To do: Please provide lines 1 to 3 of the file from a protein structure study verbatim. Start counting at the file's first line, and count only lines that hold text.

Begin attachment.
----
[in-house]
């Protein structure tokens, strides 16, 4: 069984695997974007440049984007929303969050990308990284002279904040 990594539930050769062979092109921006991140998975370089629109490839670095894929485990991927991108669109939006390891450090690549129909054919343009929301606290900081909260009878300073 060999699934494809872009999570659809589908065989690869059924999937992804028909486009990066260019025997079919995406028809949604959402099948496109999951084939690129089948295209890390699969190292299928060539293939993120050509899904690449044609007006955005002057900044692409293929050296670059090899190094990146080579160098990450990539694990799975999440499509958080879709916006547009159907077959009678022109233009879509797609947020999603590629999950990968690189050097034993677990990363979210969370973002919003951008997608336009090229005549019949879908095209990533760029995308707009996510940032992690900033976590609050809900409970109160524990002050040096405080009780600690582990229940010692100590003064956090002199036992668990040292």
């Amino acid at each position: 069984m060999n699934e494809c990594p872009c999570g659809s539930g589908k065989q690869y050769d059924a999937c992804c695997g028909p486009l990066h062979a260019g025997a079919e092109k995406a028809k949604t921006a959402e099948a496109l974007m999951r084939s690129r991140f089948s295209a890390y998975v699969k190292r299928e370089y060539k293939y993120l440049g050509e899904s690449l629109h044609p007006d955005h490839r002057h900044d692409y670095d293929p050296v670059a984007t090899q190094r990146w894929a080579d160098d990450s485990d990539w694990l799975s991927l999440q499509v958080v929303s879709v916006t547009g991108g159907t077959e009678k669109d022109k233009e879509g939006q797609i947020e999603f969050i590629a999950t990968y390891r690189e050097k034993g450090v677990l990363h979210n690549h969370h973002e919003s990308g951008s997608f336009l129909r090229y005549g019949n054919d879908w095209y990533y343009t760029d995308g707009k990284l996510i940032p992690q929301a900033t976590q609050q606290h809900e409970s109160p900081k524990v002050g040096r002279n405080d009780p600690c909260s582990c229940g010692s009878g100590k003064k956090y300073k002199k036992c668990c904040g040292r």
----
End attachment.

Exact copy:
[in-house]
């Protein structure tokens, strides 16, 4: 069984695997974007440049984007929303969050990308990284002279904040 990594539930050769062979092109921006991140998975370089629109490839670095894929485990991927991108669109939006390891450090690549129909054919343009929301606290900081909260009878300073 060999699934494809872009999570659809589908065989690869059924999937992804028909486009990066260019025997079919995406028809949604959402099948496109999951084939690129089948295209890390699969190292299928060539293939993120050509899904690449044609007006955005002057900044692409293929050296670059090899190094990146080579160098990450990539694990799975999440499509958080879709916006547009159907077959009678022109233009879509797609947020999603590629999950990968690189050097034993677990990363979210969370973002919003951008997608336009090229005549019949879908095209990533760029995308707009996510940032992690900033976590609050809900409970109160524990002050040096405080009780600690582990229940010692100590003064956090002199036992668990040292």
């Amino acid at each position: 069984m060999n699934e494809c990594p872009c999570g659809s539930g589908k065989q690869y050769d059924a999937c992804c695997g028909p486009l990066h062979a260019g025997a079919e092109k995406a028809k949604t921006a959402e099948a496109l974007m999951r084939s690129r991140f089948s295209a890390y998975v699969k190292r299928e370089y060539k293939y993120l440049g050509e899904s690449l629109h044609p007006d955005h490839r002057h900044d692409y670095d293929p050296v670059a984007t090899q190094r990146w894929a080579d160098d990450s485990d990539w694990l799975s991927l999440q499509v958080v929303s879709v916006t547009g991108g159907t077959e009678k669109d022109k233009e879509g939006q797609i947020e999603f969050i590629a999950t990968y390891r690189e050097k034993g450090v677990l990363h979210n690549h969370h973002e919003s990308g951008s997608f336009l129909r090229y005549g019949n054919d879908w095209y990533y343009t760029d995308g707009k990284l996510i940032p992690q929301a900033t976590q609050q606290h809900e409970s109160p900081k524990v002050g040096r002279n405080d009780p600690c909260s582990c229940g010692s009878g100590k003064k956090y300073k002199k036992c668990c904040g040292r």